Three artists from across with globe--Steven Kutcher, Aganetha Dyck and Hubert Duprat—collaborate with insects in order to create surprising and innovative art. By using art to explore scientific puzzles, they open up new understandings of the complex life forms and life systems around us.
By Megan Guerber
Spring has hit New York. Snow banks melt around us into large puddles as birds become chattier outside our windows. Life is starting to creep out of the woodworks back onto the streets, and soon insects will reign the outdoors. While many of us shriek at the sight of anything small and hairy with more than four legs, we often overlook the beauty and impact of these small creatures.
Steven Butcher is a California-based entomologist, teacher and artist. His knowledge of insect behavior has facilitated collaboration on a wide variety of projects, including directing the arachnids in such feature films as Spiderman, Jurassic Park, and Arachnophobia.
As an artist, Kutcher is interested in the movement of insects. He collaborates with beetles, worms, flies, cockroaches and more to create beautiful paintings. These paintings reveal the hidden or hard-to-see movements of bugs. Kutcher creates these works by painting the underside of each insect with water-based, nontoxic paints. After gently applying the pigment, he then sets the “artist” free on a wet paper, which he spins in order to assist with the overall composition. You can see Kutcher and his insect collaborators in action here.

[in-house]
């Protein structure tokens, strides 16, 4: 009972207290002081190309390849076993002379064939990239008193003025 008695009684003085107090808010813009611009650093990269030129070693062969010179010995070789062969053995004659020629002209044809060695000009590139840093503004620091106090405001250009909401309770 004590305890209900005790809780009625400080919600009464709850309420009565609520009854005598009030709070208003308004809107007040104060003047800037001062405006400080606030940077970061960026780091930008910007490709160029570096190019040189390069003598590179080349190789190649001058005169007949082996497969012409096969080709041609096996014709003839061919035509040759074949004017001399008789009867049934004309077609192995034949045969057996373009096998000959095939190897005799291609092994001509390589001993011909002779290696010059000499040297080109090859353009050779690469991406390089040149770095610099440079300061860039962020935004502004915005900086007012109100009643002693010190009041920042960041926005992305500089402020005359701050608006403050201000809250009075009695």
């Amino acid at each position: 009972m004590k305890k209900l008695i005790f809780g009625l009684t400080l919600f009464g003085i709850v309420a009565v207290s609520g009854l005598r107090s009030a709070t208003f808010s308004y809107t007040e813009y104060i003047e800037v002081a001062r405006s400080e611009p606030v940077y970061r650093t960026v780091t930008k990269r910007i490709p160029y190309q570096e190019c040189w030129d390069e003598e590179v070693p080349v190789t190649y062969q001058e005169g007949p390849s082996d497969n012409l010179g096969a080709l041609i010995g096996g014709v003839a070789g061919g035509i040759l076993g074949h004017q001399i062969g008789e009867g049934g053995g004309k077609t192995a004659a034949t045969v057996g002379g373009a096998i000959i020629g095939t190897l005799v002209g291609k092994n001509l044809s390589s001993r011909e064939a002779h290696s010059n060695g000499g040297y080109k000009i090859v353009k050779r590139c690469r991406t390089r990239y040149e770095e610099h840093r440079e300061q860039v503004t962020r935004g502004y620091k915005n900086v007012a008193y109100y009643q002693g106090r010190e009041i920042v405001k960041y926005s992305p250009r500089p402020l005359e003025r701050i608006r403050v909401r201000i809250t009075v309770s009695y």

Aganetha Dyck is a Canadian artist interested in interspecies communication. She works closely with honeybees to build hybrid sculptures that comment upon the interdependence of humans and nature. Due to Colony Collapse Disorder, bee populations are plummeting at a shocking rate. Through her work Dyck asks us important questions about food and survival—how will we germinate our crops without honeybees?
With the help of scientists and beekeepers, Dyck designs special apiaries to encourage the building of honeycombs around human objects. From these human-honeybee collaborations Dyck has transformed shoes, porcelain figures and sporting equipment into works of art about the ramifications of bee extinction. Hear Dyck talk about her work and see her process here.
Hubert Duprat is a French sculptor interested in the architecture of insects. He works with caddishly larvae, or Trichoptera, which can be found near streams and ponds. These aquatic larvae spin protective sheaths out of a wide-variety of organic material in order to protect their developing bodies. These sheaths are generally assembled from plant material, fish bones, twigs and grains of sand.
Duprat interrupts this system by transporting Trichoptera to temporary environments in which only gold spangles, precious and semi-precious stones are available. The highly adaptable larvae then build rare and exquisite sheaths fit for royalty. A commentary upon the collision of materials valued by nature and mankind, the beauty of these jeweled sheaths cannot be ignored. You can view these micro-artists in action here.
Although Kutcher, Dyck and Duprat each have a different approach, they all combine science with art in order to educate us on the awe-inspiring role of insects. From creating spider webs to performing intricate dances, these creepy-crawlies never cease to amaze. This year as spring unfolds, take a moment to appreciate our tiny allies and the beautiful works of art that they create.
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